Animals able to adapt to the environment
The effects of global warming on our planet are there for all to see – and it’s hotting up! Since 2016, we have been beating monthly temperature records one after another, on the surfaces of land and ocean, increases taking their toll on a multitude of planet ecosystems.
Rising sea levels, alarming temperature swings, melting poles, changes in rainfall patterns… all adding up to devastating habitat destruction. And this is one of the most serious problems the animal kingdom faces. Many species may be added to the list of endangered animals or, worse still, could become extinct, due to climate change.
Nevertheless, some animals have been able to adapt to their new surroundings. How so? With a little bit of imagination, and developing all kinds of physiological, behavioral and morphological cunning, they are surviving. Read on to find out more…
Lungfish: the art of inventing a lung
When the heat is on, drought is not far behind, so many animals have had to adapt their organisms to cope with alarming water shortages.
The lungfish has done so to the extreme. Now, when it needs to, it ceases to become what it is: a fish. This species of eel lives in marshes and reservoirs. If these habitats dry up, the lungfish is able to make its bladder function as a lung, with which it breathes air to survive during dry season, while wallowing in the mud, out of its natural habitat. Thanks to their ability to secrete mucus, the lungfish can also insulate, waiting it out, up to five years if necessary, until the water returns.
Storks prefer to stay home
Every time we program a journey, we have to get used to looking up what the weather will be at our destination, a factor that sometimes can determine whether we even go or not. Something similar happens with several bird species and climate change.
Many migratory birds are modifying their migration calendars, or even ruling migration out completely, to adapt to the climate conditions of their habitats. Storks are one example. When winters are mild, they are more sedentary and even bring forward their breeding, adjusting it to the earlier springs.
One of the curious things about this adaptation is that the descendants of these storks retain the migratory gene, flying to Africa when they are old enough, but three or four years later they return to settle where they were born.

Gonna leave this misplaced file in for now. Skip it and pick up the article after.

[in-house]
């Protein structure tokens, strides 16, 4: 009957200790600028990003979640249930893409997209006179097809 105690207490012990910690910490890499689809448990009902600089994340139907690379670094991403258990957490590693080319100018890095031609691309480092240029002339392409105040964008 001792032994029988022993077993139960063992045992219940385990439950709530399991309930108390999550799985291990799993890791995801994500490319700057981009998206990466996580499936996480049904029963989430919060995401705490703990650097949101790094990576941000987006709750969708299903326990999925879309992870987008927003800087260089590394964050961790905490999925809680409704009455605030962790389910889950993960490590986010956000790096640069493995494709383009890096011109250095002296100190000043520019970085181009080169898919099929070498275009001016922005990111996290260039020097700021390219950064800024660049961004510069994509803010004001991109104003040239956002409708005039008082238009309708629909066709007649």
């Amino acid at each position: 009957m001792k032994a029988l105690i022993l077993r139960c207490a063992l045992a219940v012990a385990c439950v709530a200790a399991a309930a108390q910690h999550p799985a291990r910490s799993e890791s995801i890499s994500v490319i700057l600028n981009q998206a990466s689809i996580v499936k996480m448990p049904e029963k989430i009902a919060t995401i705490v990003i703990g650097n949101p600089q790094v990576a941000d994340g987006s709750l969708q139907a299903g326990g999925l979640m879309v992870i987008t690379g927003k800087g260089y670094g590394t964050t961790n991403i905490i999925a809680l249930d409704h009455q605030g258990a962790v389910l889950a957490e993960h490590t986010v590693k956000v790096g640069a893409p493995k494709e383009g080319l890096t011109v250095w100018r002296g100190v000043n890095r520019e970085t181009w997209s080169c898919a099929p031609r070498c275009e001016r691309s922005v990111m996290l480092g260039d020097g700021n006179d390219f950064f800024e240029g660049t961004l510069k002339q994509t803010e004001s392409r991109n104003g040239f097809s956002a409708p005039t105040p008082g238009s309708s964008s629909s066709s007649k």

The water flea that goes it alone, rather than in a couple
Some species keep a reproductive ace up their sleeves that they use when alerted by environmental change. This is known as parthenogenesis, or asexual reproduction, which does not need a male and female to procreate but depends on female sex cells progressing without being fertilized.
In the case of the water flea, hot weather gives it the signal, since this little crustacean depends directly on temperature. Its mechanism for adapting to its surroundings allows it to reproduce more in warm weather, producing more females, while in winter it considerably reduces reproductive activity, a reaction that researchers regard as an indicator of climatic variation.
Polar and grizzly bears, a successful hybridization
Arctic melting is bringing different species into contact with one another in the same region for the first time. This is what is happening with polar bears, who are spending increasing time on land due to the lack of icy areas in summer, and brown bears, which are moving northward due to, for them, the improving climate at altitude. This has given rise to what scientists call hybridization, the genetic crossing of both species to give birth to a new one.
In 2006, a hunter killed a white bear with brown patches. Its genes showed that it came from a polar bear mating with a grizzly. Four years later, another hunter came across another crossbreed, but this time a second generation, a cross from a hybrid with a polar bear, which demonstrates the existence of more than one encounter between the species. The crossing between them is thus an evolutionary success yielding healthy and fertile descendants.
Toads changing their reproductive clock
Crossbreeding between animals is nothing new. Modern humans are also the product of genetic interchange. But the speed at which species are crossing is accelerating due to climate change effects, researchers say.
Another example of hybridization can be found between the Bufo bufo and Bufotes balearicus toads. Global warming has caused one of these species to delay its reproductive cycle to coincide with that of the other, who, for its part, has begun to settle in areas it has never inhabited before. Two varieties trying to survive through genes passed on by their relatives.
Genetics always rule, though, and in this case a wall has risen between them impeding the new species from emerging from the hybridization successfully, and the generation resulting from the crossbreeding seems unable to survive